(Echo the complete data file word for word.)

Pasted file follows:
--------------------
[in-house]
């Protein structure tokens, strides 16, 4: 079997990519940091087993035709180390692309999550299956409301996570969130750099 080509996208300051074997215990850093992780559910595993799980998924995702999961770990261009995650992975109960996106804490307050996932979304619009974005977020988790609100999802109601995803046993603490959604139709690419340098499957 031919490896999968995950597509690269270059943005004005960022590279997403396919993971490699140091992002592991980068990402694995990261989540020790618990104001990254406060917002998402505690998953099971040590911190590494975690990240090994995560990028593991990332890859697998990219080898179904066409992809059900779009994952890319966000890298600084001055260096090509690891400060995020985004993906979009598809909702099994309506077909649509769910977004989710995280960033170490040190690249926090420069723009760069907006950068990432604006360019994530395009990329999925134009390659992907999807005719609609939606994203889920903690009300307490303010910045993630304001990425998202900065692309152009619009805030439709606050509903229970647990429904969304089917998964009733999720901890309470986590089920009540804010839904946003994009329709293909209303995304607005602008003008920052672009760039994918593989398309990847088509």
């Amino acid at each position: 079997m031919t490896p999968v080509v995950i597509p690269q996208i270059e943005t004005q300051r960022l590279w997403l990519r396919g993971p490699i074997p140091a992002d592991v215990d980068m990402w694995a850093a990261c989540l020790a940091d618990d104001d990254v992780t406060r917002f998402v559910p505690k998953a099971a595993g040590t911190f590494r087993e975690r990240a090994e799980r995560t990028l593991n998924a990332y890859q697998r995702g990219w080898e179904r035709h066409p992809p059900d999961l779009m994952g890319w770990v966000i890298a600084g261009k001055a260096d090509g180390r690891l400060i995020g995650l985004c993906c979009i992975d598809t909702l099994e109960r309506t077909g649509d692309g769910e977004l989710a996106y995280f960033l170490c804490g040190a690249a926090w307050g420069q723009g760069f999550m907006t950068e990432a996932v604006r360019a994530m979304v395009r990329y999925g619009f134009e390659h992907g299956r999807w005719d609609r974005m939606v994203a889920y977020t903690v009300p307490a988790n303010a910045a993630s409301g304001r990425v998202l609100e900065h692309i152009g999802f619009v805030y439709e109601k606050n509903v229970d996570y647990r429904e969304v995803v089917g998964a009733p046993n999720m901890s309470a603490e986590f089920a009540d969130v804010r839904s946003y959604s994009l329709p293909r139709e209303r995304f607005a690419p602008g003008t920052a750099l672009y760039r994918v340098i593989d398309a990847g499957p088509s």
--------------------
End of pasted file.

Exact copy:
[in-house]
């Protein structure tokens, strides 16, 4: 079997990519940091087993035709180390692309999550299956409301996570969130750099 080509996208300051074997215990850093992780559910595993799980998924995702999961770990261009995650992975109960996106804490307050996932979304619009974005977020988790609100999802109601995803046993603490959604139709690419340098499957 031919490896999968995950597509690269270059943005004005960022590279997403396919993971490699140091992002592991980068990402694995990261989540020790618990104001990254406060917002998402505690998953099971040590911190590494975690990240090994995560990028593991990332890859697998990219080898179904066409992809059900779009994952890319966000890298600084001055260096090509690891400060995020985004993906979009598809909702099994309506077909649509769910977004989710995280960033170490040190690249926090420069723009760069907006950068990432604006360019994530395009990329999925134009390659992907999807005719609609939606994203889920903690009300307490303010910045993630304001990425998202900065692309152009619009805030439709606050509903229970647990429904969304089917998964009733999720901890309470986590089920009540804010839904946003994009329709293909209303995304607005602008003008920052672009760039994918593989398309990847088509």
């Amino acid at each position: 079997m031919t490896p999968v080509v995950i597509p690269q996208i270059e943005t004005q300051r960022l590279w997403l990519r396919g993971p490699i074997p140091a992002d592991v215990d980068m990402w694995a850093a990261c989540l020790a940091d618990d104001d990254v992780t406060r917002f998402v559910p505690k998953a099971a595993g040590t911190f590494r087993e975690r990240a090994e799980r995560t990028l593991n998924a990332y890859q697998r995702g990219w080898e179904r035709h066409p992809p059900d999961l779009m994952g890319w770990v966000i890298a600084g261009k001055a260096d090509g180390r690891l400060i995020g995650l985004c993906c979009i992975d598809t909702l099994e109960r309506t077909g649509d692309g769910e977004l989710a996106y995280f960033l170490c804490g040190a690249a926090w307050g420069q723009g760069f999550m907006t950068e990432a996932v604006r360019a994530m979304v395009r990329y999925g619009f134009e390659h992907g299956r999807w005719d609609r974005m939606v994203a889920y977020t903690v009300p307490a988790n303010a910045a993630s409301g304001r990425v998202l609100e900065h692309i152009g999802f619009v805030y439709e109601k606050n509903v229970d996570y647990r429904e969304v995803v089917g998964a009733p046993n999720m901890s309470a603490e986590f089920a009540d969130v804010r839904s946003y959604s994009l329709p293909r139709e209303r995304f607005a690419p602008g003008t920052a750099l672009y760039r994918v340098i593989d398309a990847g499957p088509s």